While managers are tempted to rush through this for fear of a negative mob arising, at the end they are quite grateful because it reveals what they never knew before. The information is priceless because however hard it is to hear, it’s real and it’s going on every day beneath the surface.
After this, have everyone stand up and shake it off. This energetically shifts the energy of the room out of the pent up frustration.
3. Group Share
If the group was in triads, bring them back together. Have everyone share what they realized through the exercise. The point is not to regurgitate information. The point is to have them reflect on the process itself. How did it feel? Was there new information? Then ask what trends do we see? And write down those trends. This will help to bottom-line what the main issues are within the group.
4. What’s working?
Rather than going straight from problem to solution, this is a key in-between step. Next we are going to focus on what is actually working well. In business we are so focused on the horizon of the ocean (which by definition, we can never achieve). And it’s very easy (for even the best companies in the world) to forget about how far they have come. Now is the time to acknowledge it (and make sure to use the paper or whiteboard again).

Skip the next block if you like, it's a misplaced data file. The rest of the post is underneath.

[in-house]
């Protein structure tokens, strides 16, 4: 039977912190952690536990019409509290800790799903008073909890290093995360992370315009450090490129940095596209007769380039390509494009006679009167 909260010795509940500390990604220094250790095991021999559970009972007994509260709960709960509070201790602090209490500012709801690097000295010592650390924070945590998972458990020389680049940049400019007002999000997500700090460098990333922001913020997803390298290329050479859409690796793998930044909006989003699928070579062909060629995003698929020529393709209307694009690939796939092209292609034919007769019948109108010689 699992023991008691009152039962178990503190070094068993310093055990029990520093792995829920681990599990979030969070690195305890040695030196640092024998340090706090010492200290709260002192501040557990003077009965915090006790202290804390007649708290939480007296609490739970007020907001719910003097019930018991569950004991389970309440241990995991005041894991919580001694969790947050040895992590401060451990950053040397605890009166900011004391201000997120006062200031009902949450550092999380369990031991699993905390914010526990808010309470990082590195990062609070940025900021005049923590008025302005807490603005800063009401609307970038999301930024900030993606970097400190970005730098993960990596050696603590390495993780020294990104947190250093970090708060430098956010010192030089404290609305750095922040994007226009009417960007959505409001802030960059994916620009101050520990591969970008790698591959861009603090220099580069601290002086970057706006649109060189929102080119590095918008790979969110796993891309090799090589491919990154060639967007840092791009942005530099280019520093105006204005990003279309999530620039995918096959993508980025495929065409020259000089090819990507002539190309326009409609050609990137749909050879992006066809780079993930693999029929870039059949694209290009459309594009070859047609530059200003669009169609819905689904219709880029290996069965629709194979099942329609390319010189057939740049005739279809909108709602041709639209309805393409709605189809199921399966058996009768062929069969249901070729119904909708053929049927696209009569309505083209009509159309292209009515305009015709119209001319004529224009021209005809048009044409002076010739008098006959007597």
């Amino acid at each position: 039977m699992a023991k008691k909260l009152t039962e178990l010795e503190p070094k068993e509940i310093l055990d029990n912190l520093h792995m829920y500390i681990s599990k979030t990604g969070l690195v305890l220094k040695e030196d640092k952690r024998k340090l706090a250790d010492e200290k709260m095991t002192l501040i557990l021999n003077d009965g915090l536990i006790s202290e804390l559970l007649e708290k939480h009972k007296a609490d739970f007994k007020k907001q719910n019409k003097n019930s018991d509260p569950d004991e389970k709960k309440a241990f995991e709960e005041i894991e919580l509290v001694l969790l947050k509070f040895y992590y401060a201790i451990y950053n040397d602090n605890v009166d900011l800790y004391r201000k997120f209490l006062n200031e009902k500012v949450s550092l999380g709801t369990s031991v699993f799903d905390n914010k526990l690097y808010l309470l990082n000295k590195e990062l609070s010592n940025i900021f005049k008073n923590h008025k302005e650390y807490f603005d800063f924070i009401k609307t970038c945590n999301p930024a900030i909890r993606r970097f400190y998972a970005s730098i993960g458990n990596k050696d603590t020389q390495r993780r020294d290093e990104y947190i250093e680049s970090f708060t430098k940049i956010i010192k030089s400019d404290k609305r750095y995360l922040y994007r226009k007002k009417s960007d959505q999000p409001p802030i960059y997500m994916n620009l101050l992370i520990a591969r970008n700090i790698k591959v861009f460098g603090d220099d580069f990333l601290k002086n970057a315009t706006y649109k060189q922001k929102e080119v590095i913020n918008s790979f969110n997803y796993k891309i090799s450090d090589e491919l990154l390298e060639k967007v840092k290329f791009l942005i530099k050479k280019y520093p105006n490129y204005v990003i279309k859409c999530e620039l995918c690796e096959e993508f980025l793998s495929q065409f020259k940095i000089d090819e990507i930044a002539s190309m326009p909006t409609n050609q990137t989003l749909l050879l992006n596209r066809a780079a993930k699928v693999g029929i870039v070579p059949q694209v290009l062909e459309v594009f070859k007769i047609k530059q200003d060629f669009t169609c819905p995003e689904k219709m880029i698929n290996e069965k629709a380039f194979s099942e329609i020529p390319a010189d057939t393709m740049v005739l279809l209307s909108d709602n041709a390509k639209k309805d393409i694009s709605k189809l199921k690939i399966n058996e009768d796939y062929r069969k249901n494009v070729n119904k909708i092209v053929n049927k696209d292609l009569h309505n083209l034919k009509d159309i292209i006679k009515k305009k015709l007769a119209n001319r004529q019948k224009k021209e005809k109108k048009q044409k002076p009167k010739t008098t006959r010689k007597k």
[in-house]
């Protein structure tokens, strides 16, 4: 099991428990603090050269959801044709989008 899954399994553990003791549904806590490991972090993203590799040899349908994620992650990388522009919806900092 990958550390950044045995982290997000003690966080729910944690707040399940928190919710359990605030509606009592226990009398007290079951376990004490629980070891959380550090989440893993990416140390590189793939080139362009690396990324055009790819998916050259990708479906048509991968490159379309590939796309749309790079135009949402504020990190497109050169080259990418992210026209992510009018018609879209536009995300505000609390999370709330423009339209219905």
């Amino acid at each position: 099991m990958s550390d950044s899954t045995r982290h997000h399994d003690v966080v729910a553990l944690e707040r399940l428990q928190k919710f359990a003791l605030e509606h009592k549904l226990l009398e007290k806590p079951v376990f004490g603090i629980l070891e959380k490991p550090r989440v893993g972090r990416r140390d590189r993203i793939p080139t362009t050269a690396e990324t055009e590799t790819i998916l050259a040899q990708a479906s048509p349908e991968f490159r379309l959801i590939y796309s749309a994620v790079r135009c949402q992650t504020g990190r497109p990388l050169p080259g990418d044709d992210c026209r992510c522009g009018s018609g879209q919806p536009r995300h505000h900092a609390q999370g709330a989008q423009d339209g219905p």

- What’s going well?
- Where are we kicking ass?
- What do we have to be grateful for?
- When have we run into problems before and shined through? (If the group has done this before, make ask that they add about something new.)
What you are doing works on many levels. For one, it changes the whole vibe to that of pride. Second, the list you are writing becomes a list of assets that you now have to approach any new challenge (that will come out of the next section). It’s best to continually shake up the room physically after these exercises, ideally in a way that gets them in connection with each other, while also expanding their comfort zones. You can experiment with having people give each other a quick back rub, a high five, dance to music, or any combination of these.
5. OPTIONAL: Individual appreciation
Through the “What’s working?” exercise you’ve established a strong baseline for the group as a whole. But the individuals may still be in doubt. It’s impossible for people to create a stabilized Stage 4 “We” culture if they are doubting their own individual contribution. At that point, the culture can be undermined by individual insecurities. These can be eliminated in this phase so that people put those worries aside.
Start by having one person in front of all the others. Set a timer for a few minutes and then open it up to everyone to say what he or she admires and respects about the person in the middle (don’t call on people, let them just speak out). What do you love about this person? What is their unique contribution? What would be missing if he or she left?
If you’ve created a safe space, and you’re leading by example, this can be a very emotional exercise in which people see their value and their talents in new ways. They feel appreciated and recognized (two of the most overlooked needs of any employee).
6. What is Possible?